In reading through the history of racism in America, I was surprised to learn that there was a conscious decision to make racist ideas “abstract.” A very basic outline of how that occurred follows:
President Nixon recorded everything. As such, we have his recorded views on the superiority of the white race over other races. Incidentally, the War on Drugs began under Nixon in the 1970s.
Here’s what John Ehrlichman, Assistant to the President for Domestic Affairs said about the War on Drugs, “You want to know what this was really about? The Nixon Campaign in 1968 and the Nixon White House after had two enemies: the antiwar left and black people. You understand what I’m saying? We knew we couldn’t make it illegal to be either against war or black, but by getting the public to associate the hippies with marijuana and blacks with heroin and then criminalizing both heavily we could disrupt those communities. We could arrest their leaders, raid their homes, break up their meetings, and vilify them night after night.”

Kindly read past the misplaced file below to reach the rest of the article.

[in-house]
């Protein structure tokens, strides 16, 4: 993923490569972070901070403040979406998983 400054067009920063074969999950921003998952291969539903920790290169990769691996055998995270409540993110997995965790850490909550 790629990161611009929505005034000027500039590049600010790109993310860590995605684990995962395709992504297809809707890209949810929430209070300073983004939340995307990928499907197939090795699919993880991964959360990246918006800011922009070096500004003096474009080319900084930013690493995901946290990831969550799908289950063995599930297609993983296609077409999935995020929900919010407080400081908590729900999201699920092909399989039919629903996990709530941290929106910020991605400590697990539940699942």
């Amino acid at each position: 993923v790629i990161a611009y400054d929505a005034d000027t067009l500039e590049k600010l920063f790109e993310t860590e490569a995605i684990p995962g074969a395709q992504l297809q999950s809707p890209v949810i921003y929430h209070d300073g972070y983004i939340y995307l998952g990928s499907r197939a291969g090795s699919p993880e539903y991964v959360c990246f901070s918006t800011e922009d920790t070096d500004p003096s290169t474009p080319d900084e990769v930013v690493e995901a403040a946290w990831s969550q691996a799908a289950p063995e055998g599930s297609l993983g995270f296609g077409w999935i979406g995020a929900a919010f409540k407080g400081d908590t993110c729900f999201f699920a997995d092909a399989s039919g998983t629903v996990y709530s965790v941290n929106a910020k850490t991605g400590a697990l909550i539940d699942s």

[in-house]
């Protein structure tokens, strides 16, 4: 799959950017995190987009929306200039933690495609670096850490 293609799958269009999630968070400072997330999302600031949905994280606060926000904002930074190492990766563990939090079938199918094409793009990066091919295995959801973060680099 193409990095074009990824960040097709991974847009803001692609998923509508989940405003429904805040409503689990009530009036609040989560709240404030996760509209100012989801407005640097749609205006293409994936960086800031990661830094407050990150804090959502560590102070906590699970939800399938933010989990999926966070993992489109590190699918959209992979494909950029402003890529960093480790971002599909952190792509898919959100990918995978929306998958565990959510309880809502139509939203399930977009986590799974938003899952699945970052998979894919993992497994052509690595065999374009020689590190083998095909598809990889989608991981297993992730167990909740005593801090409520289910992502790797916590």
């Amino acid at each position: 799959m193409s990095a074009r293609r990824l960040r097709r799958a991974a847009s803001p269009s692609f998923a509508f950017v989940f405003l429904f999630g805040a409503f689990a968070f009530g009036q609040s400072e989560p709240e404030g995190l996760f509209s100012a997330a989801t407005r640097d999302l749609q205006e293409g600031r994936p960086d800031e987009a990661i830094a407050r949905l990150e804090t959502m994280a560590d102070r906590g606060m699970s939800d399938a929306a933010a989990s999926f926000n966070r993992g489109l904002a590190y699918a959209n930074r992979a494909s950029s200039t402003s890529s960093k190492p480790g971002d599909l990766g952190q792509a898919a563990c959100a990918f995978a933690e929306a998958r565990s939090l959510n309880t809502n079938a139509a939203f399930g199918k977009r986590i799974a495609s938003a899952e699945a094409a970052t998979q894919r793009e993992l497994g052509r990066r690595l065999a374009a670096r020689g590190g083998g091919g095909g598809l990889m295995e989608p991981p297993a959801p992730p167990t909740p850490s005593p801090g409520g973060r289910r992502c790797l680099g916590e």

The hippies might have disappeared, but black citizens did not have this luxury. Surely though, these laws were scaled back and corrected since institutional racism is a myth, right? Wrong. These policies were ramped up in the 1980s and it was a coordinated strategy rooted in racism.
Lee Atwater, a Republican strategist that worked on the Reagan campaign gave in an interview in 1981 that was recorded and can still be listened to today. He said:
“You start out in 1954 by sayin, ‘[n-word, n-word, n-word].’ By 1968 you can’t say ‘[n-word]’ – that hurts you. Backfires. So you say stuff like forced busing, states’ rights and all that stuff. You’re getting so abstract now, you’re talking about cutting taxes, and all these things you’re talking about are totally economic things and a byproduct of them is blacks get hurt worse than whites.”
So, at the highest levels of our government, when it was no longer acceptable in the public sphere to use racial slurs, turn fire hoses on protestors, and lynch, politicians became more “abstract,” and used their power to further target black citizens. That is exactly how institutional racism works, and nothing has ever been done to roll back these laws. In fact, they have continued and been strengthened.
The story of our nation isn’t finished though. It is within our power to work towards liberty and justice for all. It starts with awareness of our own prejudices and biases (more on my own in later posts) and of awareness of our history and its impact. Then, with the problem in sight, we can work towards reform by supporting local organizations and political action.